Thursday, October 23, 2014

Editing Advice: Idiolect

You're probably familiar with the concept of dialect — differences in language patterns particular to a group of people, often regional or cultural. But have you ever heard of idiolect? Your idiolect is how you speak, specifically. It's defined by all the unique ways a single person uses language.

Great writers obviously develop distinctive voices. That's why we can recognize when someone is parodying Shakespeare or Austen or Hemingway or Poe. Those writers' tones were major influences, defining the styles of their times.

All this is to say: Your readers pay attention to how you write. It may be invisible to you, but the words you use or ignore are defining you as a writer. Do you say very or rather? Is your character thin or wiry? Big or large? Do you frequently invert your syntax like Yoda? Do you go out of your way to avoid ending sentences with prepositions?

No doubt, you'll be hard pressed to recognize these idiosyncrasies in your own writing. It's one of those characteristics that's so deeply personal it often takes an outside perspective to point it out, like your gait — and it is often met with disbelief or dismissal. But there are a few ways to get an objective analysis without sending it off to someone for careful reading.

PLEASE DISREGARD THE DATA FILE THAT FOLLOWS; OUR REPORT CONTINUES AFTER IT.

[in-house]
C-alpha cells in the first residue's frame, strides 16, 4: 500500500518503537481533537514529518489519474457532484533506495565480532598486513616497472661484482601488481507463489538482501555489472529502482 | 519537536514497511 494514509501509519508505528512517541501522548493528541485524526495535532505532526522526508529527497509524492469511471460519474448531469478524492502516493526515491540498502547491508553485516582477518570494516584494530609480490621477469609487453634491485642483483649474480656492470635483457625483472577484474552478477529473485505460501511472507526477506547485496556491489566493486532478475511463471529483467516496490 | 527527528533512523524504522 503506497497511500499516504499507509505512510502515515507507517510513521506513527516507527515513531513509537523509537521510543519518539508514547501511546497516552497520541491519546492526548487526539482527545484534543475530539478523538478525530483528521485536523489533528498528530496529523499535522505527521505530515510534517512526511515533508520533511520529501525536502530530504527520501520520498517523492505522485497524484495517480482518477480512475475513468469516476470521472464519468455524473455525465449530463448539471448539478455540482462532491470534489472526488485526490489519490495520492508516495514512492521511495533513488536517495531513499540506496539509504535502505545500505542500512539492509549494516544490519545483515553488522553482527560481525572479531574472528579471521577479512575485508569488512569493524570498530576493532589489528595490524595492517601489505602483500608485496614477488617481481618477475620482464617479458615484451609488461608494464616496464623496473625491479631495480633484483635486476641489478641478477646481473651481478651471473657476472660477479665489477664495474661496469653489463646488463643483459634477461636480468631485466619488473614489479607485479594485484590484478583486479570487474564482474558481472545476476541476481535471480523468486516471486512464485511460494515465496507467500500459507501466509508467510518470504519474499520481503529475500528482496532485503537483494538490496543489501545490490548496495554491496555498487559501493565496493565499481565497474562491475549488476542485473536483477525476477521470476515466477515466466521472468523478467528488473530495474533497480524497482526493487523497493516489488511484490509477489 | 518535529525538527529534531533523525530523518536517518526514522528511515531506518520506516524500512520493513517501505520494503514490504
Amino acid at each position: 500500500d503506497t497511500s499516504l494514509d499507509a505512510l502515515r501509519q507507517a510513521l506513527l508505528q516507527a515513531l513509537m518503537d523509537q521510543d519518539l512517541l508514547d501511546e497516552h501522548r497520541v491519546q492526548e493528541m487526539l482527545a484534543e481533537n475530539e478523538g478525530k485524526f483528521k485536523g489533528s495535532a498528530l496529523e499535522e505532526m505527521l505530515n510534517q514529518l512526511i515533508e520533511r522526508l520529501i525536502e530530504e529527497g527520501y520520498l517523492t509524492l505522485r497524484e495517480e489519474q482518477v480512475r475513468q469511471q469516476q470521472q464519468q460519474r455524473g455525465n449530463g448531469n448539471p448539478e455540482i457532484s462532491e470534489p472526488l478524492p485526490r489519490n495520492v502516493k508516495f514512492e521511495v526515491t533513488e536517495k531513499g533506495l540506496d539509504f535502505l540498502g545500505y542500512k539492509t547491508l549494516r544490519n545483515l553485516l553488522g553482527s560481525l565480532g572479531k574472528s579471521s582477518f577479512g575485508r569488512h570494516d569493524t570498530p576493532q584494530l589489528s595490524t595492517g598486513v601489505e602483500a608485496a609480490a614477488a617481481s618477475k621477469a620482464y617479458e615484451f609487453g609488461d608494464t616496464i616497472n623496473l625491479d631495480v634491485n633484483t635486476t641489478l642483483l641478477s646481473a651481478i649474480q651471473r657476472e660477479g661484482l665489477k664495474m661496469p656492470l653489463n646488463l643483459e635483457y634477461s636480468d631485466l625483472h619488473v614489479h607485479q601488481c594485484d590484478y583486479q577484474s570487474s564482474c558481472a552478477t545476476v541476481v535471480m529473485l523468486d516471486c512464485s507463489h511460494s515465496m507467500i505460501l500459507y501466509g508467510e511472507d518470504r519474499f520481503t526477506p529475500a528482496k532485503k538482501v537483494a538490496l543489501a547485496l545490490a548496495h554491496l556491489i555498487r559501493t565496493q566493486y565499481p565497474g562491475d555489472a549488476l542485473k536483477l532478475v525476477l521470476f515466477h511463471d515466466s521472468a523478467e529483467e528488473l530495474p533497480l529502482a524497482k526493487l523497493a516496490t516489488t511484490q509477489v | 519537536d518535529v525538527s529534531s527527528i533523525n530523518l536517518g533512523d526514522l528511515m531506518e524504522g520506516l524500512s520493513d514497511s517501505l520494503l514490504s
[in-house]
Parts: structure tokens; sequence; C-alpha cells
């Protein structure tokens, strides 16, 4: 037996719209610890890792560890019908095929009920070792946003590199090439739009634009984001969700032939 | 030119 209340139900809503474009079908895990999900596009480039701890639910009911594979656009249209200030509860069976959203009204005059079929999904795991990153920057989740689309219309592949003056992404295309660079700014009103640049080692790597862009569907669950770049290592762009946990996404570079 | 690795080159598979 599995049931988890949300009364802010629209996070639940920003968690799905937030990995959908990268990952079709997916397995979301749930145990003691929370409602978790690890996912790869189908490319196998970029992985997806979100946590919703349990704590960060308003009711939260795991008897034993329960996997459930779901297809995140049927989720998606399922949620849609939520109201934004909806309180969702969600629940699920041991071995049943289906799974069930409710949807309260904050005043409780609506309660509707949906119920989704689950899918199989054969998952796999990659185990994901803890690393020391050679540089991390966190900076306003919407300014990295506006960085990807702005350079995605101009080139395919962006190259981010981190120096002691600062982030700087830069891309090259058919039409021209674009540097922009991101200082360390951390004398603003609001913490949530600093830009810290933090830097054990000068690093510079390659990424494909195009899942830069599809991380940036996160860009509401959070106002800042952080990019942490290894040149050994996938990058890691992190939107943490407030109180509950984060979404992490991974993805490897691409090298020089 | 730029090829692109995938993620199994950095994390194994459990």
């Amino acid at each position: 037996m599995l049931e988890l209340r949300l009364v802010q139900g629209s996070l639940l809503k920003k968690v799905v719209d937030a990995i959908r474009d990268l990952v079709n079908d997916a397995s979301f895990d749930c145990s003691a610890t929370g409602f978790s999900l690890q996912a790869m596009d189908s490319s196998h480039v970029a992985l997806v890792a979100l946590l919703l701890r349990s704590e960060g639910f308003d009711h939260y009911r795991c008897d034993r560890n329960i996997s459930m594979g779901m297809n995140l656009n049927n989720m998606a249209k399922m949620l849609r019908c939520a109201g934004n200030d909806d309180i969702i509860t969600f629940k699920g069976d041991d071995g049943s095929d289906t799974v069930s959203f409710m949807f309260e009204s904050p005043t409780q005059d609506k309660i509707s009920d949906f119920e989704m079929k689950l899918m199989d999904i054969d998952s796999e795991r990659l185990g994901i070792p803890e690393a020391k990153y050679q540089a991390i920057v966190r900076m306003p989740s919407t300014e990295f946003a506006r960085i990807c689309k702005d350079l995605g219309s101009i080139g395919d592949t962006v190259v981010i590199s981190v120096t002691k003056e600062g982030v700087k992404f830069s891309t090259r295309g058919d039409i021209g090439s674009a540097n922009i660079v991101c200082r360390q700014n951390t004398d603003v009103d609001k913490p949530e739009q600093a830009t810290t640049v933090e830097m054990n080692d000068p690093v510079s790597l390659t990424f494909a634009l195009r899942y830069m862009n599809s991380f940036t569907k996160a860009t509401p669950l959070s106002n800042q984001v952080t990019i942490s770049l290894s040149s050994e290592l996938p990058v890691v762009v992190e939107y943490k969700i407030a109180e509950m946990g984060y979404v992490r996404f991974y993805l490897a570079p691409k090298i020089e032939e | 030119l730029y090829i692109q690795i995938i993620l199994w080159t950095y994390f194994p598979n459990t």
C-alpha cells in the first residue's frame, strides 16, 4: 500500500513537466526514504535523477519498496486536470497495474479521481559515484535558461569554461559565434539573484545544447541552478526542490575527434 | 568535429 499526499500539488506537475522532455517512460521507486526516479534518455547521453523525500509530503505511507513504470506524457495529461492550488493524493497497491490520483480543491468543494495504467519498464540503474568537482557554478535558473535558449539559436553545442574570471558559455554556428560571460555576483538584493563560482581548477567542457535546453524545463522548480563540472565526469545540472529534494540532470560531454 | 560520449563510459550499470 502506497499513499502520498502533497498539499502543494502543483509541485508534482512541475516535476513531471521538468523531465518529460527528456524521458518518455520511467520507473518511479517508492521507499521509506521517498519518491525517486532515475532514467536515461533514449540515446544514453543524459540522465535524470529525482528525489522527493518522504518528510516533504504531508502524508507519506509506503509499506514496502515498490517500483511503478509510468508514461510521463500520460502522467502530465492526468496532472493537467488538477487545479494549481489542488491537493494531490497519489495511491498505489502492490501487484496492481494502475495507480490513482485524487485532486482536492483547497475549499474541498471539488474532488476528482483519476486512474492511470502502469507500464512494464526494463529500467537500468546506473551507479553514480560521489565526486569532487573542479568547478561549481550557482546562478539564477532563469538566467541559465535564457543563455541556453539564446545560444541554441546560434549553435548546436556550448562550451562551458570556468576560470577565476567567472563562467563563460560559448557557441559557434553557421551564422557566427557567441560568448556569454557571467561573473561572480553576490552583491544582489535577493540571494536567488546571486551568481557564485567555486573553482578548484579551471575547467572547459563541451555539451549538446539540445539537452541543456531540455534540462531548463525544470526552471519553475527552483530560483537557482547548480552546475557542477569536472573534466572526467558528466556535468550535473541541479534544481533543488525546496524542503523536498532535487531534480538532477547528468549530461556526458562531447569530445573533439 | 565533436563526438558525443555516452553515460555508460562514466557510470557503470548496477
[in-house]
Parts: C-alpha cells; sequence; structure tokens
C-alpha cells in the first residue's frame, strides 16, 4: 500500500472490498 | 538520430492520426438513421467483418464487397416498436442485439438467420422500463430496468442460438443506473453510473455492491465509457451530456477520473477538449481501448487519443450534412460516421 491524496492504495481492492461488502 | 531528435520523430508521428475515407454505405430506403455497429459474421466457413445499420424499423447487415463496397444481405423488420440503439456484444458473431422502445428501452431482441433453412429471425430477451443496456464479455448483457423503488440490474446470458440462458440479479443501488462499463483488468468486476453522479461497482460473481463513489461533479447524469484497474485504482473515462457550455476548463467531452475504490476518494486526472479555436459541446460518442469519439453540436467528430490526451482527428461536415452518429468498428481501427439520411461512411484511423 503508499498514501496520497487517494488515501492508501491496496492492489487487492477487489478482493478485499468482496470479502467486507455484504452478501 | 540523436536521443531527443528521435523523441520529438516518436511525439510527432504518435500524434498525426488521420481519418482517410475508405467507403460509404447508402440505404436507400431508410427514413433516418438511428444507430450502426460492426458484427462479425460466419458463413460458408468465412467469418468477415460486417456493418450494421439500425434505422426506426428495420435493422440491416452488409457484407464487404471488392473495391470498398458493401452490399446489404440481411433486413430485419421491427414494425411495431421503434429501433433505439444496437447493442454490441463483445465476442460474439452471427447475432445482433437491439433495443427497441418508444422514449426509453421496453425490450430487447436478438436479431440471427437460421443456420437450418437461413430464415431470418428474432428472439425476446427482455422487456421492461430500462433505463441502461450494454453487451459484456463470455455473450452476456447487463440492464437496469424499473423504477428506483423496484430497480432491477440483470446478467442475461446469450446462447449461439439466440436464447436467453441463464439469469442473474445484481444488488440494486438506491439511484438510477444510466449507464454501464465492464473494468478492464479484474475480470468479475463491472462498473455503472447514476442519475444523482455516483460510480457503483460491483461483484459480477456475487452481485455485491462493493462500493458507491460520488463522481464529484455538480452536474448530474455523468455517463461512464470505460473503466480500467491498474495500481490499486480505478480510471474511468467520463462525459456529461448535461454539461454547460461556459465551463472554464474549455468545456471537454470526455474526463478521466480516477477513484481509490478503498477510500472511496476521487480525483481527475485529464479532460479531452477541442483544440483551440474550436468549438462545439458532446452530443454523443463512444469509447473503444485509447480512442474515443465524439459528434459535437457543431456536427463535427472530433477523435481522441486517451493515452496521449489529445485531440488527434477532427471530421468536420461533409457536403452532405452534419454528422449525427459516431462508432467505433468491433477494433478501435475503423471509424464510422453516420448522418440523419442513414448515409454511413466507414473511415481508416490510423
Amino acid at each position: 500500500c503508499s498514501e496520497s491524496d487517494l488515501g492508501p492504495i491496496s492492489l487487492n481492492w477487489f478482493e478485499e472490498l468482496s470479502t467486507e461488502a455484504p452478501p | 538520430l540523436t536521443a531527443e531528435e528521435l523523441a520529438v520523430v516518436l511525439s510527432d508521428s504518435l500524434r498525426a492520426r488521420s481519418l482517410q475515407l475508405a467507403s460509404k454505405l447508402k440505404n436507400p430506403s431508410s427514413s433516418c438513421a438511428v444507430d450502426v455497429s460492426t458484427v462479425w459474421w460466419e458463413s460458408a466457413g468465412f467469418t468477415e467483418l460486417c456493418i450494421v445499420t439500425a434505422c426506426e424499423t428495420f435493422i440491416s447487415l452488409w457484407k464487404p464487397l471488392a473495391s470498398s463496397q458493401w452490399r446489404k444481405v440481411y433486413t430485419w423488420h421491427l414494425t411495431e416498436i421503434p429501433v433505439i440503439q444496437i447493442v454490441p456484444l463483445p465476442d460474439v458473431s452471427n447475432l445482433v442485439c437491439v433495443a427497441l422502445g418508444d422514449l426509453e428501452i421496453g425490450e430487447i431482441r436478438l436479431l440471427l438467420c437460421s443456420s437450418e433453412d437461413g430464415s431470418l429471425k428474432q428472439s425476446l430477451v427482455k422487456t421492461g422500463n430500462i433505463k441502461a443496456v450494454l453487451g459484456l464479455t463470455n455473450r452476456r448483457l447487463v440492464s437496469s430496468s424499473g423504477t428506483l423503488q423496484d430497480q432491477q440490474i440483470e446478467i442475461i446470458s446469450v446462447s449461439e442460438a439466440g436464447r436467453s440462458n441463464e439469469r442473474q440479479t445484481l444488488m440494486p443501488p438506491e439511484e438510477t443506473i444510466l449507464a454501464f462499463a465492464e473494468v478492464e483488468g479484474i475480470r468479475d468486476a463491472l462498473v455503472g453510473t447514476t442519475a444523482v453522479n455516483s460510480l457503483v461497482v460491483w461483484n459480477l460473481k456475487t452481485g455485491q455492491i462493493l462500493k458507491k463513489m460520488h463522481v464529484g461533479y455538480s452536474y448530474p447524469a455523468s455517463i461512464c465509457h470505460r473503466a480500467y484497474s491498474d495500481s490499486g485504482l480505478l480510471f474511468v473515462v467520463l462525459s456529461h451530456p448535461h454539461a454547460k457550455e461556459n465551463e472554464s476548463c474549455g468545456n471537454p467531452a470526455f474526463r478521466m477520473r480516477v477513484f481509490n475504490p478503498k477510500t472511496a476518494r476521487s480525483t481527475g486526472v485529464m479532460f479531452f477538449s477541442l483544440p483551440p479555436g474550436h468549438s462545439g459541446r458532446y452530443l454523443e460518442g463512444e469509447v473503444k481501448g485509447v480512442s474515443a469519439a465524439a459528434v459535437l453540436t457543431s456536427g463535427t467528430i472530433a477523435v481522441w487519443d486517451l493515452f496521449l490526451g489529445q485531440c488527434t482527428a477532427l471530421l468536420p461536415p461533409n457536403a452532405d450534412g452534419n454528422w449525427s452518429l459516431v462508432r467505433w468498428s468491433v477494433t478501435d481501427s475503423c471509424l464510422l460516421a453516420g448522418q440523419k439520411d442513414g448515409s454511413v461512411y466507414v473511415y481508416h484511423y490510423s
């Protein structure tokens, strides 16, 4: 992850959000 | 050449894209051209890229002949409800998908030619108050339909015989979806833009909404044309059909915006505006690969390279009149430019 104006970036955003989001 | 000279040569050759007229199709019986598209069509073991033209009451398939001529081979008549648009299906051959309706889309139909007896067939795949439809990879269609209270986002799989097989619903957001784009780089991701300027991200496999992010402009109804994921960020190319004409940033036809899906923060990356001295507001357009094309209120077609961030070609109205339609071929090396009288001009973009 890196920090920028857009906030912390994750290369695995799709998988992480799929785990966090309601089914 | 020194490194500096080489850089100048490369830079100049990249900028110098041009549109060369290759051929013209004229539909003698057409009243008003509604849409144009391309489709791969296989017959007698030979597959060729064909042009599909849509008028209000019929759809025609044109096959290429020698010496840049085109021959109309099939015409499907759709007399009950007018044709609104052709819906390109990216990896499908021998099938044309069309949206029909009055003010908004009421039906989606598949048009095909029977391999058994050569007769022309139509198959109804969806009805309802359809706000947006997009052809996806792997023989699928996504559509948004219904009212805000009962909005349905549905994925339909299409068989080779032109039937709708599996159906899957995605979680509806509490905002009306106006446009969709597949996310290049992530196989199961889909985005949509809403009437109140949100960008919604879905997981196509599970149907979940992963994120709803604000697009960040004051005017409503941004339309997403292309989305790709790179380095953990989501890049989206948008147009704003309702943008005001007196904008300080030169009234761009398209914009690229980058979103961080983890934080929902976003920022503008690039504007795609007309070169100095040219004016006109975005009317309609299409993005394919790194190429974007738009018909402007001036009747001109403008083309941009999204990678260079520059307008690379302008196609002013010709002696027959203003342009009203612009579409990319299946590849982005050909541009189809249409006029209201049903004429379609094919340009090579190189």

For the infographically inclined, you can copy and paste your writing into Wordle to auto-generate a word cloud of your most frequently used words. Print this out and tape it up wherever you write. Try to avoid these words if you want to make your writing more robust and lexically diverse. Start rewording and rephrasing — but only where it's suitable and subtle. (You don't want it to come across like a freshman essay. Always be sure about what words mean before you say them. Thesaurus abuse is one of the most easily recognized signs of an amateur writer.)

Wordle: editwright
A Wordle analysis of this post.

For a more detailed breakdown of your writing, use something like Word Count Tools, which will give you all sorts of information, such as your Dale–Chall readability score, detailed statistics on your composition, and options for customizing your analysis.

A Word Count Tools analysis of this post.

These sites will give you word-level information about your idiolect, but automated textual analysis doesn't fare so well at high-level, "big picture" stuff. Programs like Grammarly take shots, but they miss more often than not. Be sure you consult a professional editor for help with your overall rhetoric and to get tips for improving.

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